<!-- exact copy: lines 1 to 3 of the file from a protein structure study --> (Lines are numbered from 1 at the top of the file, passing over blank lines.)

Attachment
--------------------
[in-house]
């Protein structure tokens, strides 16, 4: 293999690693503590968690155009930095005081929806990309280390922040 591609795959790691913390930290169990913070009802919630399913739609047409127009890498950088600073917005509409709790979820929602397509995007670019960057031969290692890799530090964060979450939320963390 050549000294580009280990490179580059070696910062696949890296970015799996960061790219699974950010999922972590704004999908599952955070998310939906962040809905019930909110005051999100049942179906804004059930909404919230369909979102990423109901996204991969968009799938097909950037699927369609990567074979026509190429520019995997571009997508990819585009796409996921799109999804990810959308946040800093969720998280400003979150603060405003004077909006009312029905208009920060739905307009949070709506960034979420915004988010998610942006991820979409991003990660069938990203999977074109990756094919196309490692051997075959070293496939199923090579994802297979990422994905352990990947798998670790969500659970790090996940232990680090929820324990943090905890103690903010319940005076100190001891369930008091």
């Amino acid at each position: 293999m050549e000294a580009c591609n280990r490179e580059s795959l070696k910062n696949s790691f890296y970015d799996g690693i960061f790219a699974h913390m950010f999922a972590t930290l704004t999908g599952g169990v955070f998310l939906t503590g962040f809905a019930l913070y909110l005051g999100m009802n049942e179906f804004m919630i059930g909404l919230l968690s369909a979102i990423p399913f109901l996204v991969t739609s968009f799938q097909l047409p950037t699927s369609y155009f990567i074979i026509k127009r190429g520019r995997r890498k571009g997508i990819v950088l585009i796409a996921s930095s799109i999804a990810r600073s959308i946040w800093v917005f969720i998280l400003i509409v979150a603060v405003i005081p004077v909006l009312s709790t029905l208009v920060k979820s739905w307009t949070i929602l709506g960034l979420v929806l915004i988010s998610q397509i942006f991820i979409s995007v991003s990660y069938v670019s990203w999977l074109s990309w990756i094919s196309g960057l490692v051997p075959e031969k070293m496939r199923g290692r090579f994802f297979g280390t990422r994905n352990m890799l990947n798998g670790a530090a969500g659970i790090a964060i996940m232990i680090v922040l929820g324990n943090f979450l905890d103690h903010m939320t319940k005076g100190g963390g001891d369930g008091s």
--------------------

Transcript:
[in-house]
């Protein structure tokens, strides 16, 4: 293999690693503590968690155009930095005081929806990309280390922040 591609795959790691913390930290169990913070009802919630399913739609047409127009890498950088600073917005509409709790979820929602397509995007670019960057031969290692890799530090964060979450939320963390 050549000294580009280990490179580059070696910062696949890296970015799996960061790219699974950010999922972590704004999908599952955070998310939906962040809905019930909110005051999100049942179906804004059930909404919230369909979102990423109901996204991969968009799938097909950037699927369609990567074979026509190429520019995997571009997508990819585009796409996921799109999804990810959308946040800093969720998280400003979150603060405003004077909006009312029905208009920060739905307009949070709506960034979420915004988010998610942006991820979409991003990660069938990203999977074109990756094919196309490692051997075959070293496939199923090579994802297979990422994905352990990947798998670790969500659970790090996940232990680090929820324990943090905890103690903010319940005076100190001891369930008091």
């Amino acid at each position: 293999m050549e000294a580009c591609n280990r490179e580059s795959l070696k910062n696949s790691f890296y970015d799996g690693i960061f790219a699974h913390m950010f999922a972590t930290l704004t999908g599952g169990v955070f998310l939906t503590g962040f809905a019930l913070y909110l005051g999100m009802n049942e179906f804004m919630i059930g909404l919230l968690s369909a979102i990423p399913f109901l996204v991969t739609s968009f799938q097909l047409p950037t699927s369609y155009f990567i074979i026509k127009r190429g520019r995997r890498k571009g997508i990819v950088l585009i796409a996921s930095s799109i999804a990810r600073s959308i946040w800093v917005f969720i998280l400003i509409v979150a603060v405003i005081p004077v909006l009312s709790t029905l208009v920060k979820s739905w307009t949070i929602l709506g960034l979420v929806l915004i988010s998610q397509i942006f991820i979409s995007v991003s990660y069938v670019s990203w999977l074109s990309w990756i094919s196309g960057l490692v051997p075959e031969k070293m496939r199923g290692r090579f994802f297979g280390t990422r994905n352990m890799l990947n798998g670790a530090a969500g659970i790090a964060i996940m232990i680090v922040l929820g324990n943090f979450l905890d103690h903010m939320t319940k005076g100190g963390g001891d369930g008091s």